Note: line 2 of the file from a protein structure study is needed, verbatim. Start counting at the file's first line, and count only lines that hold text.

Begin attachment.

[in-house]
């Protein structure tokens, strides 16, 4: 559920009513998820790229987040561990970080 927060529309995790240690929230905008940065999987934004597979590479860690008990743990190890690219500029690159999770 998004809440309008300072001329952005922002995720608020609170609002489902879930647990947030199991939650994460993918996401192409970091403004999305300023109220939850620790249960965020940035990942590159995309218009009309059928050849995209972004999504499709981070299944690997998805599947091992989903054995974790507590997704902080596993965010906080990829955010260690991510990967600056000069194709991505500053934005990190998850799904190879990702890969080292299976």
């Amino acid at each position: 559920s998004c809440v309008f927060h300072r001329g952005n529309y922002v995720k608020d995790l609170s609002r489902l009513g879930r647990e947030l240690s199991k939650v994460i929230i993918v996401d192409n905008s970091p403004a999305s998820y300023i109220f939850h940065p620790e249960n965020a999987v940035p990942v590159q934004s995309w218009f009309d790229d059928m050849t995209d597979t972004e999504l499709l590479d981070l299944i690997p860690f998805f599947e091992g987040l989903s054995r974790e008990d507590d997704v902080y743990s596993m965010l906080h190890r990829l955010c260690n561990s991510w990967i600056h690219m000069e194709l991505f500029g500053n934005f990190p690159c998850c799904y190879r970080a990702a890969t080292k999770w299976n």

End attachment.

């Protein structure tokens, strides 16, 4: 559920009513998820790229987040561990970080 927060529309995790240690929230905008940065999987934004597979590479860690008990743990190890690219500029690159999770 998004809440309008300072001329952005922002995720608020609170609002489902879930647990947030199991939650994460993918996401192409970091403004999305300023109220939850620790249960965020940035990942590159995309218009009309059928050849995209972004999504499709981070299944690997998805599947091992989903054995974790507590997704902080596993965010906080990829955010260690991510990967600056000069194709991505500053934005990190998850799904190879990702890969080292299976």